That sound you heard at the State Capitol last week was constitutional officers and state lawmakers running for cover.
“Gov. Gavin Newsom, California legislators and other state elected officials were approved to receive a 4.2% salary increase this year,” the Los Angeles Times reports.
There is no bigger political hot potato than pay raises for elected officials.
Currently, California governors are paid $209,747 per year. That will go up to $218,500 starting December 1. Rank-and-file state lawmakers are paid $114,877 plus per diem while the Legislature is in session. That will increase to $119,700 in January.
The pay raise was granted by the California Citizens Compensation Commission, which held its annual meeting to determine the salary of state elected officials for the coming year.
According to the commission website, “Proposition 112, passed by voters in June 1990, established the Commission to set the salaries and medical, dental, insurance and other similar benefits of Members of the Legislature and the State’s other elected officials.” Another voter-approved measure, Proposition 1F (2009) prevents the commission from granting pay raises when there is a budget deficit.
Even though legislators do not propose or approve the pay raises themselves, it is a huge political hit, typically generating the sort of big constituent and media backlash that you’re seeing today.
During the 2000s and early 2010s, the state faced several years of budget rollercoasters. Yet, the commission granted multiple pay raises during this period, even though lawmakers were often digging out from under multibillion dollar budget holes.
Working with lawmakers during that time, we were quick to emphasize that the Legislature routinely cut its operating budgets and left vacancies unfilled while the state was experiencing massive deficits – anything to change the subject. Many lawmakers – especially those who faced tough re-election fights, declined the pay raises.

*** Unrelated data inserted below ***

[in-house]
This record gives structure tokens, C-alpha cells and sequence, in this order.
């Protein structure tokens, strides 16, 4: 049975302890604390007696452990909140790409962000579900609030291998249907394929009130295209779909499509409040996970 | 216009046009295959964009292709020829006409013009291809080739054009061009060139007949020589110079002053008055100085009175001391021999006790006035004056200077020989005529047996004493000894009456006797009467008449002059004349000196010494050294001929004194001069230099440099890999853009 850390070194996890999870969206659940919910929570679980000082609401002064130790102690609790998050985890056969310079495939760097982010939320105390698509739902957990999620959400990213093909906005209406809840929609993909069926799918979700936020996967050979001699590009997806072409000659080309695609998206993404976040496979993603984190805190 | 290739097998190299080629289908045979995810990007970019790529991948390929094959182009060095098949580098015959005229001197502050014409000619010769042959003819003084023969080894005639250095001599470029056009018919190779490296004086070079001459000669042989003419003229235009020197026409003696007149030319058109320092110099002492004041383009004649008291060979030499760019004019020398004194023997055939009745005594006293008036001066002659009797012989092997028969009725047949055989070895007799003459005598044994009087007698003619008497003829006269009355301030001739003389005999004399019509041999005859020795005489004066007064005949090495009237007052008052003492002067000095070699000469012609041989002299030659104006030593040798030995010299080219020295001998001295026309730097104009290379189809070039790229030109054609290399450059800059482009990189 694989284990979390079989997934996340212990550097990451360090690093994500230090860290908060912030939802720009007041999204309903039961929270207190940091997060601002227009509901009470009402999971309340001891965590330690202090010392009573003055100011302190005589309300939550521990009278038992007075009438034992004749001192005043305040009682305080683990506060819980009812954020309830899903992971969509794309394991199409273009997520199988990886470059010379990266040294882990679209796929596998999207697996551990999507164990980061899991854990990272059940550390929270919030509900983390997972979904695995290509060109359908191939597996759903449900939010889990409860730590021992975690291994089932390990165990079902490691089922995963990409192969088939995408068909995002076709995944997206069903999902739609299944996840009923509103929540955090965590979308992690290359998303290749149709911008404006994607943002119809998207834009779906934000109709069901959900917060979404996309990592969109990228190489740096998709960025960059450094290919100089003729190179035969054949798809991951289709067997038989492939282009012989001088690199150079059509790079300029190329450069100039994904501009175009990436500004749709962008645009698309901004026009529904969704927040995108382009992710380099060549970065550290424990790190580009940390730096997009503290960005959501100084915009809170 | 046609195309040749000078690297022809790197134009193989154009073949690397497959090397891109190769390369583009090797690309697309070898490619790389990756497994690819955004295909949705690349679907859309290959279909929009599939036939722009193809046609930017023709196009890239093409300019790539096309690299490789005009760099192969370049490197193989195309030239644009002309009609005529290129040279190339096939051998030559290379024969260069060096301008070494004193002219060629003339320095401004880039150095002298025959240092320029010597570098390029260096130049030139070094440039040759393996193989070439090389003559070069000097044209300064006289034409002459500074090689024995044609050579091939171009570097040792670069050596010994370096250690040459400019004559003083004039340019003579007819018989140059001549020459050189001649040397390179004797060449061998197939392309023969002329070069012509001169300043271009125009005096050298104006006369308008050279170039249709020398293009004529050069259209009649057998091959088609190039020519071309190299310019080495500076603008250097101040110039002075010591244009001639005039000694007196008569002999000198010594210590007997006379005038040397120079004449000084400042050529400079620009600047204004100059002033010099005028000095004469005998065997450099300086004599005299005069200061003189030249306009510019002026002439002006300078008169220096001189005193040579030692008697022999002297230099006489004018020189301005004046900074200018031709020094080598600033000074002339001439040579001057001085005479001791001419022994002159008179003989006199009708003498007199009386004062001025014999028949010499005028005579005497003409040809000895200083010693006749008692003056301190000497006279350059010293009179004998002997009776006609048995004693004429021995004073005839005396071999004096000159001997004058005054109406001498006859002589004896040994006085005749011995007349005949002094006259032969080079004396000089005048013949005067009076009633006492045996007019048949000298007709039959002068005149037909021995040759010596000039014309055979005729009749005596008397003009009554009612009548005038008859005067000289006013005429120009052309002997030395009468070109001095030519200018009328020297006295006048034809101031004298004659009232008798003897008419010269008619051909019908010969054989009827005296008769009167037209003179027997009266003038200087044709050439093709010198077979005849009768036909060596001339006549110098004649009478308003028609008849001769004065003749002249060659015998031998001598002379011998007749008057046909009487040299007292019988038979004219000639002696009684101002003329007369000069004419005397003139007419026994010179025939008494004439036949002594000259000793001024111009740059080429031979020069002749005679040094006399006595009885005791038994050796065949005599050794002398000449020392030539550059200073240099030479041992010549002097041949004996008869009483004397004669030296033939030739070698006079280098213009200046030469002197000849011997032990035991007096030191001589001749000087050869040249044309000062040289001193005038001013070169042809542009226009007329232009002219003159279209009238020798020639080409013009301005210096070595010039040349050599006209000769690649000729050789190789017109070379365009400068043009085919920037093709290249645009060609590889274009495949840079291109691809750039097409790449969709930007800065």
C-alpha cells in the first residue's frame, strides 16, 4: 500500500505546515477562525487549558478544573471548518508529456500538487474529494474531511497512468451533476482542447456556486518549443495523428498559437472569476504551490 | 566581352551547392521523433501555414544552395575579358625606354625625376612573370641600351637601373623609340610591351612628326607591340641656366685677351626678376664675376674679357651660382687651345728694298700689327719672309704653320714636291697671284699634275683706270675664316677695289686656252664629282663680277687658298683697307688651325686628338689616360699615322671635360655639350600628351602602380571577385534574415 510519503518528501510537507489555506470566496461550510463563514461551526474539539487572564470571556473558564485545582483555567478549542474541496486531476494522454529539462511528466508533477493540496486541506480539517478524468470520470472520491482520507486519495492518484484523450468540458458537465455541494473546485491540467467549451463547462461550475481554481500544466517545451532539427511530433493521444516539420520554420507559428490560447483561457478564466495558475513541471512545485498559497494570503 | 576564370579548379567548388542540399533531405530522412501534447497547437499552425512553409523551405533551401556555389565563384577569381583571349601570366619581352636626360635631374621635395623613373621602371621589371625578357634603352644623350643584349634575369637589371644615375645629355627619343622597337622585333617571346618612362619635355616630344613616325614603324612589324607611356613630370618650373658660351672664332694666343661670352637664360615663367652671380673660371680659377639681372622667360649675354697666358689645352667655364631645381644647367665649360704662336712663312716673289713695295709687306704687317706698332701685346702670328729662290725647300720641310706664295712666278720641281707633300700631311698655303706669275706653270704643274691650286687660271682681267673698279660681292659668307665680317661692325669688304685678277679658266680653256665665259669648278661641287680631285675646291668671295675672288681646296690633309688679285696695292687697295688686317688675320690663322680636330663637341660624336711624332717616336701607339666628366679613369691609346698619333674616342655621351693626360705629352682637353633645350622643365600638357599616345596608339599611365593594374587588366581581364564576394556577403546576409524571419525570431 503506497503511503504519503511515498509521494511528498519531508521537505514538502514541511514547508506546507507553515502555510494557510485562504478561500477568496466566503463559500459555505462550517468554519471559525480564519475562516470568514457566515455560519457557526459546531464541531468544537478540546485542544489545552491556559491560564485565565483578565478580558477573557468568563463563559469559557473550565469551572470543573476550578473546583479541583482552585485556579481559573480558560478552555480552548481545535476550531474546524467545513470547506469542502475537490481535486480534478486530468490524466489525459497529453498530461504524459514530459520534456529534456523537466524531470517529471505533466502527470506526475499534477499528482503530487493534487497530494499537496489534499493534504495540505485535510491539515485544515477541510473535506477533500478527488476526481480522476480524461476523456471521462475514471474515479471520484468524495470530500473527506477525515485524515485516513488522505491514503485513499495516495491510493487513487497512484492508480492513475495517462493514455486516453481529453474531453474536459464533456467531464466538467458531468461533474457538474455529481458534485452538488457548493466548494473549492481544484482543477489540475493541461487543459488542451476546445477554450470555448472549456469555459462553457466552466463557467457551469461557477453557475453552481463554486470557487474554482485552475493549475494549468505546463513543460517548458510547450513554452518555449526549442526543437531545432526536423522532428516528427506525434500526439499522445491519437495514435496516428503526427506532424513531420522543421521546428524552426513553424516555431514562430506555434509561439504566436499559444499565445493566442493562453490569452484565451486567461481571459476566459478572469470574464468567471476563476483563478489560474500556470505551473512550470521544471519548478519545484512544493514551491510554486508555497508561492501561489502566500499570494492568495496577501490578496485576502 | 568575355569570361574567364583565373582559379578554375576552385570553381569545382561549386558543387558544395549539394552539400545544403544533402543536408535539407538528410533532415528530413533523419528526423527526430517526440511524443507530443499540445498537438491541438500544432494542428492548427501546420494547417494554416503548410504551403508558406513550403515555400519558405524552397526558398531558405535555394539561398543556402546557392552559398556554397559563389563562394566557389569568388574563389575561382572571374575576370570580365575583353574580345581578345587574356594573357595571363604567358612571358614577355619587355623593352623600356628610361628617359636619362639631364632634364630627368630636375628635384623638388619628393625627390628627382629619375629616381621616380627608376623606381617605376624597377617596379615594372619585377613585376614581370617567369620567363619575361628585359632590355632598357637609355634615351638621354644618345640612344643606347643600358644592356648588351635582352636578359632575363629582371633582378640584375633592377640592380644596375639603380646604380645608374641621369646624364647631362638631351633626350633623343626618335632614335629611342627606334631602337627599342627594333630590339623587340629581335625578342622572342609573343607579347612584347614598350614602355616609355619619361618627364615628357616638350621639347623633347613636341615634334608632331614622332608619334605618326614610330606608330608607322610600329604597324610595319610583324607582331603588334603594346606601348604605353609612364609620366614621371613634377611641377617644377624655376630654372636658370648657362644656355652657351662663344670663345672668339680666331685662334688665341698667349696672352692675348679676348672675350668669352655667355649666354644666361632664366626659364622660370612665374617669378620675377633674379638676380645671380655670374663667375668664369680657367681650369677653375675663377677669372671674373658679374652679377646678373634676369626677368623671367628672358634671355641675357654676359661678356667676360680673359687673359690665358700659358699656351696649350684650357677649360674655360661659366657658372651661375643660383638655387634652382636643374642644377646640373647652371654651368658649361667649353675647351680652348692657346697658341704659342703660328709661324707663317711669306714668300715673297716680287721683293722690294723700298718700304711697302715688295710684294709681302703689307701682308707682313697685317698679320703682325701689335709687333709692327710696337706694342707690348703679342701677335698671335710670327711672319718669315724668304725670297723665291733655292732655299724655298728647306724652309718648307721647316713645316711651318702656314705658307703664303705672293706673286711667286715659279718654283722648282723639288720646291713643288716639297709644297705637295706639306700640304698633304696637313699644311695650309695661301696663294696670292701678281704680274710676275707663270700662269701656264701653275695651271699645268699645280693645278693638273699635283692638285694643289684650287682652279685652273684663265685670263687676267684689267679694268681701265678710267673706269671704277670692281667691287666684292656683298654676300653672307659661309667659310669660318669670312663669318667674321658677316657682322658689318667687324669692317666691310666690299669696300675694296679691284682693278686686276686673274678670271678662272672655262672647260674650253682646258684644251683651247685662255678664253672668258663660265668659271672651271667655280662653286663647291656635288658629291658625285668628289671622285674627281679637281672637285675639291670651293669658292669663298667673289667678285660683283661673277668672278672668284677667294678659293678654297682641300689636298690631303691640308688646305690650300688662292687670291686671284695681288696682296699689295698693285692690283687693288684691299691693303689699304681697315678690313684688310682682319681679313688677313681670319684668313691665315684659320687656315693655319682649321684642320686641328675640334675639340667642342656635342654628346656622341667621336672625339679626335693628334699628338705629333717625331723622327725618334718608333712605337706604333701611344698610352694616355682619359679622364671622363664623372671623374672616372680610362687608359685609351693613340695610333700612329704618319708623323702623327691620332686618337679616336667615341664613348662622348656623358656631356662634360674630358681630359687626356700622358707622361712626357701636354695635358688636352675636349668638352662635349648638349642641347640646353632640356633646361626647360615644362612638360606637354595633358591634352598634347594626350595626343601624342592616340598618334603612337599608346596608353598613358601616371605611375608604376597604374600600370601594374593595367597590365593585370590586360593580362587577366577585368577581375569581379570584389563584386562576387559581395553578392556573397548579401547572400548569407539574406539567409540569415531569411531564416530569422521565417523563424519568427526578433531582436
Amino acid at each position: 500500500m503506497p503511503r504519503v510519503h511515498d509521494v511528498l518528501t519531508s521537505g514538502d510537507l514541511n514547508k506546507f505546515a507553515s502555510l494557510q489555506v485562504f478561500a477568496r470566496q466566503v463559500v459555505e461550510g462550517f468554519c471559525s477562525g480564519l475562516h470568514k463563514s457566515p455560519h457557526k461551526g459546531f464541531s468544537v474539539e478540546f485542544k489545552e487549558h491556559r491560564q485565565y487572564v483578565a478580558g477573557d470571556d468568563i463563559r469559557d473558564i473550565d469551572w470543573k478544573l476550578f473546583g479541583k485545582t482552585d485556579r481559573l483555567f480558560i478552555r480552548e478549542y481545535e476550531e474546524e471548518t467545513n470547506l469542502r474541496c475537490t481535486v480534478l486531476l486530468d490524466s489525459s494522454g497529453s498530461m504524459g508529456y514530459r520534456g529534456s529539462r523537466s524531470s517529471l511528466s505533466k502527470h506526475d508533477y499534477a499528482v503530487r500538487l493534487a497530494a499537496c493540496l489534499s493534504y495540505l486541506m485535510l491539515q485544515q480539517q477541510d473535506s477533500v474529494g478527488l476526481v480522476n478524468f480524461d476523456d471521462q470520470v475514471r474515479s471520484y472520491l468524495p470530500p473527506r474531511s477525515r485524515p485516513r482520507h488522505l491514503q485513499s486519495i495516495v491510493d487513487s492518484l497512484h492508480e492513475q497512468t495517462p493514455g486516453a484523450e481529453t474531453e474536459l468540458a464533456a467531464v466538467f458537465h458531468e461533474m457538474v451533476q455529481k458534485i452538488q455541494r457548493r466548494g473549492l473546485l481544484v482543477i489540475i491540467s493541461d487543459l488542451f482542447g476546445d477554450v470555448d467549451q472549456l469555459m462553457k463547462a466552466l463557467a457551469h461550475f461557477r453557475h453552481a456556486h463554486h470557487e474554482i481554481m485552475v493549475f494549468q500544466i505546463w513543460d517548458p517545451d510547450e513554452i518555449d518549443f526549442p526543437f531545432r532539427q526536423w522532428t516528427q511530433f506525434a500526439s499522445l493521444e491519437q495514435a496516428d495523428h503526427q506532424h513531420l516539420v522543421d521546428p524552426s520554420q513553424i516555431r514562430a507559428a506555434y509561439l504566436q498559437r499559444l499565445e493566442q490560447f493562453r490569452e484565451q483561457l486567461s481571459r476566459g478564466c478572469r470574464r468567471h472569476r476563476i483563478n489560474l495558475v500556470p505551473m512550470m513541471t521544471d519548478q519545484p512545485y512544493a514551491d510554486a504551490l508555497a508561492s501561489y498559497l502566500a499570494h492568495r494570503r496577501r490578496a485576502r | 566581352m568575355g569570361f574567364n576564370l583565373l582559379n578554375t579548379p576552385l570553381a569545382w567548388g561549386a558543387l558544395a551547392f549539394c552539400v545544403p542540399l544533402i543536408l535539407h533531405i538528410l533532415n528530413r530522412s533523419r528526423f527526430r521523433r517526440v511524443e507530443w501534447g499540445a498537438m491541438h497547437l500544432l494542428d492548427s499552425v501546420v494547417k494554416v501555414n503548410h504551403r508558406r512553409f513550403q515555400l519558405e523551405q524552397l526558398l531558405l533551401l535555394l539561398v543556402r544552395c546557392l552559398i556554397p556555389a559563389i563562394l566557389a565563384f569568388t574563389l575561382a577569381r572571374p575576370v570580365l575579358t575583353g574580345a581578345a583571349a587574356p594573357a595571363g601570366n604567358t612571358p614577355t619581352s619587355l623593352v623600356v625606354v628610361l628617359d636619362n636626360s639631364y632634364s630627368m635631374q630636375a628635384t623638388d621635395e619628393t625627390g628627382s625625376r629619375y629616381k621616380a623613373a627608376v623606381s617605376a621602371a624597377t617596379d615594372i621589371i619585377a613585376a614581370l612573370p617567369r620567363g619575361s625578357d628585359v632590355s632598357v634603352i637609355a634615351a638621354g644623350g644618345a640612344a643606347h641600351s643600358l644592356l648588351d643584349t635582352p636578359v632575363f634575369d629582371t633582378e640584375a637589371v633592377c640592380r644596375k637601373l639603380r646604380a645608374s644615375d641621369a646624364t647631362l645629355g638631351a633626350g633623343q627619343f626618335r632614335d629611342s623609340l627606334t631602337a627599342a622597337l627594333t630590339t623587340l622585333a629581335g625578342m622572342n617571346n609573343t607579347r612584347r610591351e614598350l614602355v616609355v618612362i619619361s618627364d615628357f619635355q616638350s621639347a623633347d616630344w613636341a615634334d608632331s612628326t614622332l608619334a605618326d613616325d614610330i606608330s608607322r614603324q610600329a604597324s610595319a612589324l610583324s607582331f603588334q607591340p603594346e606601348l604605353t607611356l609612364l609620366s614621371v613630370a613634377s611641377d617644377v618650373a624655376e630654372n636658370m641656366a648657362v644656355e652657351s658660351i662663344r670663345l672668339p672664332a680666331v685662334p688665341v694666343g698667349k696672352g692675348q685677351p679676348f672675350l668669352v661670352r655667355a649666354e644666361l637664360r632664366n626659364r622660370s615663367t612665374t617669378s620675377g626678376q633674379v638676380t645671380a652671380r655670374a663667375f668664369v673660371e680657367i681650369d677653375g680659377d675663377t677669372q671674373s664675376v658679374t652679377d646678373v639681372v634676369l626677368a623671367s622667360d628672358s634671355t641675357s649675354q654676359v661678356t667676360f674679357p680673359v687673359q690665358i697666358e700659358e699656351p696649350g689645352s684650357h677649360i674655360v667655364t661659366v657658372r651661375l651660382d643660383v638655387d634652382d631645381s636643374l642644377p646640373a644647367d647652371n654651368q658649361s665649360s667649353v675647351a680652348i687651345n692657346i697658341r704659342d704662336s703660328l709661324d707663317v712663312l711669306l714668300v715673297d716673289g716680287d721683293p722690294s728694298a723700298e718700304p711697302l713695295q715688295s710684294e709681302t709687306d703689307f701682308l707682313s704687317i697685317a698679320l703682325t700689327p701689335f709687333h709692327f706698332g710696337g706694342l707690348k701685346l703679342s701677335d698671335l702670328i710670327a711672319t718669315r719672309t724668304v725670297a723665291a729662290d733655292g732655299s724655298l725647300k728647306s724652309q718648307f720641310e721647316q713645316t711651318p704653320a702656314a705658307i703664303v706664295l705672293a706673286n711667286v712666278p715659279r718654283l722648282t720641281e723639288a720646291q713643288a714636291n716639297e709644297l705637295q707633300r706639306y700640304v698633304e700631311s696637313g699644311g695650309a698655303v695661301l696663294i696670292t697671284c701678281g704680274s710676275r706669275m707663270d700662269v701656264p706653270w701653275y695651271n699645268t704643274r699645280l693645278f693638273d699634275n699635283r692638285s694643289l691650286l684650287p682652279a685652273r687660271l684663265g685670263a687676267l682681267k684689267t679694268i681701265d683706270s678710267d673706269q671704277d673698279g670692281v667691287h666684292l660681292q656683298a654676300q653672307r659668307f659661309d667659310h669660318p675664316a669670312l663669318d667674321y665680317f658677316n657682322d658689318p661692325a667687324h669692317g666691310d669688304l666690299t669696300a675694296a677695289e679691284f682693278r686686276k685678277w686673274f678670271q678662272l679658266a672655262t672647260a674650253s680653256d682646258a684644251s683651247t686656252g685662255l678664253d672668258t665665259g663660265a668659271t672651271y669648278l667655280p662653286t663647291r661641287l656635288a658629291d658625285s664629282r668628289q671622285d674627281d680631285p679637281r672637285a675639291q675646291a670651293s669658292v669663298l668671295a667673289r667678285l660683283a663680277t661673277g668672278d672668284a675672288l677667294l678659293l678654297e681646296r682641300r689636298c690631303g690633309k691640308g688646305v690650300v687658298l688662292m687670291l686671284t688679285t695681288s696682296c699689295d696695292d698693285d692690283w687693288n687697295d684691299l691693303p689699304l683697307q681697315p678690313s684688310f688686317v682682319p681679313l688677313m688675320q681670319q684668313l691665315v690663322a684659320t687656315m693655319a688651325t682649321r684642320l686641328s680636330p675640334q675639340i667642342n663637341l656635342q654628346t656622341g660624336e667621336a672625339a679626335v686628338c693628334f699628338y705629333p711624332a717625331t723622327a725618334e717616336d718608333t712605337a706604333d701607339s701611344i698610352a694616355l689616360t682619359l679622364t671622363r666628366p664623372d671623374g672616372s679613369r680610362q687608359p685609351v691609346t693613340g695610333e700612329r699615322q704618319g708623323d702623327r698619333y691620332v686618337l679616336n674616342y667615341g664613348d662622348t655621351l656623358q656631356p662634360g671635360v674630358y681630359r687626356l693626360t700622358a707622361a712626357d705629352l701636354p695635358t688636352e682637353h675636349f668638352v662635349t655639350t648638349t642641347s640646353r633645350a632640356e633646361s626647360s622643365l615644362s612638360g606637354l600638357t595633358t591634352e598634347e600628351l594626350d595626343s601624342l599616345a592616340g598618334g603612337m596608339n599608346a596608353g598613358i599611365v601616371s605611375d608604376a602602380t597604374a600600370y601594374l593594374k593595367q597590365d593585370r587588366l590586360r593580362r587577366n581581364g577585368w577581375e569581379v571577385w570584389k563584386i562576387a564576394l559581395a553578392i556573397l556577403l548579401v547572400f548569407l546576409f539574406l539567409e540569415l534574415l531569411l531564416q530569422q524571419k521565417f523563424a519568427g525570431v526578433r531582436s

During the Schwarzenegger years, when the commission was dominated by GOP appointees, the commission twice voted to cut their pay – even by a whopping 18 percent in 2009. Now the commission is dominated by Democratic appointees more sympathetic to pay increases. The history of recent legislative pay raises shows state elected official pay was boosted every year between 2013 and 2019, while no change last year.
This latest pay increase couldn’t come at a worse time for Gov. Newsom, who has faced harsh criticism recently over his lack of leadership as Cal-OSHA has issued multiple confusing and contradictory workplace mask policies. With the recall election on the horizon, the last thing Newsom wants is to be saddled with a pay raise he didn’t ask for.
According to Assembly records, three state lawmakers voluntarily reduced their pay during the Covid-19 pandemic as the state faced a massive deficit in 2020. Newsom also took a roughly 9 percent pay cut – corresponding with the pay cut faced by state workers – last year.
Pay raises symbolize everything that’s wrong with Sacramento. Even though state elected officials deserve to be paid a fair salary like everyone else, these pay raises are almost never justified in the public eye, even during good times. Take a pay raise, and many constituents will see you as someone who is out to fatten their pockets at taxpayer expense while many are struggling.
Even though we face a rosier budget scenario this year, expect to see Newsom and many more state elected officials to decline this pay raise. At the end of the day, a 4.2 percent raise isn’t worth the outpouring of constituent anger and negative press that they’ll receive in return.
Tim Anaya is the Pacific Research Institute’s senior director of communications and the Sacramento office.